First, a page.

Diplodia sapinea causes a tip blight, cankers on stems and branches and, at times, death of two- and three-needle pines in the region.
Diplodia blight most commonly affects Austrian (Pinus nigra), Scots (P. sylvestris), red (P. resinosa), ponderosa (P. ponderosa) and mugo (P. mugo) pines in New England. In addition, Diplodia sapinea is known to colonize many other conifers growing under unfavorable environmental conditions, including: eastern white pine (Pinus strobus), Douglas-fir (Pseudotsuga menziesii), as well as Colorado (Picea pungens), Norway (P. abies), and white spruce (P. glauca).
Symptoms & Disease Cycle
Diplodia shoot blight can be a very destructive disease for two- and three-needle pines in New England. The fungus also occurs on five-needle pines (e.g. eastern white), but damage usually only takes place when trees are stressed. Diplodia can attack a wide array of additional conifers but most often these trees are suffering from severe abiotic stresses, such as drought. While many cankering pathogens require a predisposing stress to become established, prior stress is not required by Diplodia for infection. Although in general terms, cankering fungi typically become established through some type of wound. Wounds caused by wind, insect feeding, pruning or shearing operations and hail/snow/ice are typical infection sites. Current-season buds and shoot tips are attacked, leading to tip blight, stunted and/or wilted needles, resin flow on declining or dead shoots and a general dieback in the canopy near branch tips. Although Diplodia primarily infects new shoots, in can infected older stems through wounds. The most conspicuous symptom of Diplodia blight is stunted current season’s shoots with undersized brown needles. The cankers on infected stems often become encrusted with resin making the shoots hard. New shoots throughout the crown may be infected, although damage is generally first evident in the lower crown. Vigorous trees confine infections to the new shoots. Severely weakened trees can have entire branches die as a result of infection. Repeated infection reduces growth, deforms trees and ultimately results in tree mortality. Spores of the pathogen develop in small, black-colored fruiting structures that form on needles, fascicle sheaths, second-year cone scales, and stem bark. Spores are dispersed by splashing rain water and wind from March to October. New shoots of Austrian, mugo, ponderosa, red, and Scots pine are most susceptible when buds begin to open until the needles are fully elongated. Spores require wet conditions in order to germinate and penetrate needles and shoots. Once the fungus penetrates the needles, tissues are rapidly destroyed, resulting in stunted shoots and needles. Diplodia sapinea survives the winter within the fruiting structures that develop in killed tissues.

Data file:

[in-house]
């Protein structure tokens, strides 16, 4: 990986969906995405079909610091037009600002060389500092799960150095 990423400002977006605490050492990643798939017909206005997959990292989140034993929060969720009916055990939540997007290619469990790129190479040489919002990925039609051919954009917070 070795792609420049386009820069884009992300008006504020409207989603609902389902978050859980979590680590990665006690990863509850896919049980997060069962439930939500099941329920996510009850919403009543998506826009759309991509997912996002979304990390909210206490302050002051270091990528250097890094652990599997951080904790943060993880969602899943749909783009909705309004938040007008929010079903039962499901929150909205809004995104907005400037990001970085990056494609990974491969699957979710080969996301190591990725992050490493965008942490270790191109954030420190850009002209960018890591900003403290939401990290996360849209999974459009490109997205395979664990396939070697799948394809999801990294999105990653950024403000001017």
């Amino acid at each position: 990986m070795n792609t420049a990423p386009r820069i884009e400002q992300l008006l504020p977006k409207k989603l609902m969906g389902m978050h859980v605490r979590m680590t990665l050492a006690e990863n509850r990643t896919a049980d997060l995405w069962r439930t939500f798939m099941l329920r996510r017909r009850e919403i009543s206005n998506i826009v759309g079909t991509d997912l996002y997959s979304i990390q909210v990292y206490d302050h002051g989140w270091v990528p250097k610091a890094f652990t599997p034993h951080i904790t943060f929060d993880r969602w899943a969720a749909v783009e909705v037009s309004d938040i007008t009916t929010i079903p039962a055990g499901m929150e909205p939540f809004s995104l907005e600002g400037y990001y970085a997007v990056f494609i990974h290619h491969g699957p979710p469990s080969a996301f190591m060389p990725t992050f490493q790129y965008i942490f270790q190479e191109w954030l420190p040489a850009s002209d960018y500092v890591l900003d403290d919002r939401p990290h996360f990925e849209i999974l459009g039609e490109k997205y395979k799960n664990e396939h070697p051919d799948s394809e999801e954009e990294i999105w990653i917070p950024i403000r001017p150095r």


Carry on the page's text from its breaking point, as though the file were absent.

Remove all dead tissues that have fallen to the ground that may harbor the fungus and allow it to persist at the site. If left, Diplodia will be able to produce and disperse spores that may initiate new infections the following season. Prune and discard all blighted shoots and stems to reduce inoculum present in the canopy. For large and mature trees, this may be an unrealistic task. Badly infected branches can be pruned to improve aesthetics and reduce inoculum. Avoid fertilization if Diplodia blight is well established in the canopy. It has been shown that disease severity increases after nitrogen fertilization. The fertilization promotes the production of succulent shoots by the tree and these are easily infected by the fungus. Fungicides labeled for use in the landscape against Diplodia include: azoxystrobin, azoxystrobin+propinconazole, boscalid+pyraclostrobin, copper salts of fatty and rosin acids, copper hydroxide, mancozeb, thiophanate-methyl and trifloxystrobin. Fungicides are most effective when applied before bud-break and on 7-10 day intervals thereafter. Continue to regularly monitor the tree, and prune out any shoots that exhibit symptoms of dieback.